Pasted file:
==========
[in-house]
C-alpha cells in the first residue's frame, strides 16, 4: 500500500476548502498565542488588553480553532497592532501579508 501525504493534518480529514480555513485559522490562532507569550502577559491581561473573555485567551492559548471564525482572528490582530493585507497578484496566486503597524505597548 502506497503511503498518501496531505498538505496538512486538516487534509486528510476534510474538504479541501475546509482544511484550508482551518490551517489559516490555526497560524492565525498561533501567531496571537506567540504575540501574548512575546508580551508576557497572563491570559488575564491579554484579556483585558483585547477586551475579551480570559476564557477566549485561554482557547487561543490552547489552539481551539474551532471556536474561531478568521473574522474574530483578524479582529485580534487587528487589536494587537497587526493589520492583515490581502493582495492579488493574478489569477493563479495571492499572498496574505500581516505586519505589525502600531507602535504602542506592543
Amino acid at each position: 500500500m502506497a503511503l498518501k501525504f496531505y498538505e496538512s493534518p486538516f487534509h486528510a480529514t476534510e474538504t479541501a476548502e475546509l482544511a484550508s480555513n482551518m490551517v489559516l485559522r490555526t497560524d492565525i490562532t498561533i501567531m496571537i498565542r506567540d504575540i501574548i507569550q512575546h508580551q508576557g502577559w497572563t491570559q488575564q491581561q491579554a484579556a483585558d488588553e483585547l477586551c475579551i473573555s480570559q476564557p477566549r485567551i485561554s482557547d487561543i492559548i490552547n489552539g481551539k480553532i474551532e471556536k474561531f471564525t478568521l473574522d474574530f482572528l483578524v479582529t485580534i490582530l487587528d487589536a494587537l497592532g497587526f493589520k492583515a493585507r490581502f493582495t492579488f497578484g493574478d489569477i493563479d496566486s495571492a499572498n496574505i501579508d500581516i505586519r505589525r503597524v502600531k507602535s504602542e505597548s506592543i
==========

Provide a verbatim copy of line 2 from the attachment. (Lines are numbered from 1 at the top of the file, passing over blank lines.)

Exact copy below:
C-alpha cells in the first residue's frame, strides 16, 4: 500500500476548502498565542488588553480553532497592532501579508 501525504493534518480529514480555513485559522490562532507569550502577559491581561473573555485567551492559548471564525482572528490582530493585507497578484496566486503597524505597548 502506497503511503498518501496531505498538505496538512486538516487534509486528510476534510474538504479541501475546509482544511484550508482551518490551517489559516490555526497560524492565525498561533501567531496571537506567540504575540501574548512575546508580551508576557497572563491570559488575564491579554484579556483585558483585547477586551475579551480570559476564557477566549485561554482557547487561543490552547489552539481551539474551532471556536474561531478568521473574522474574530483578524479582529485580534487587528487589536494587537497587526493589520492583515490581502493582495492579488493574478489569477493563479495571492499572498496574505500581516505586519505589525502600531507602535504602542506592543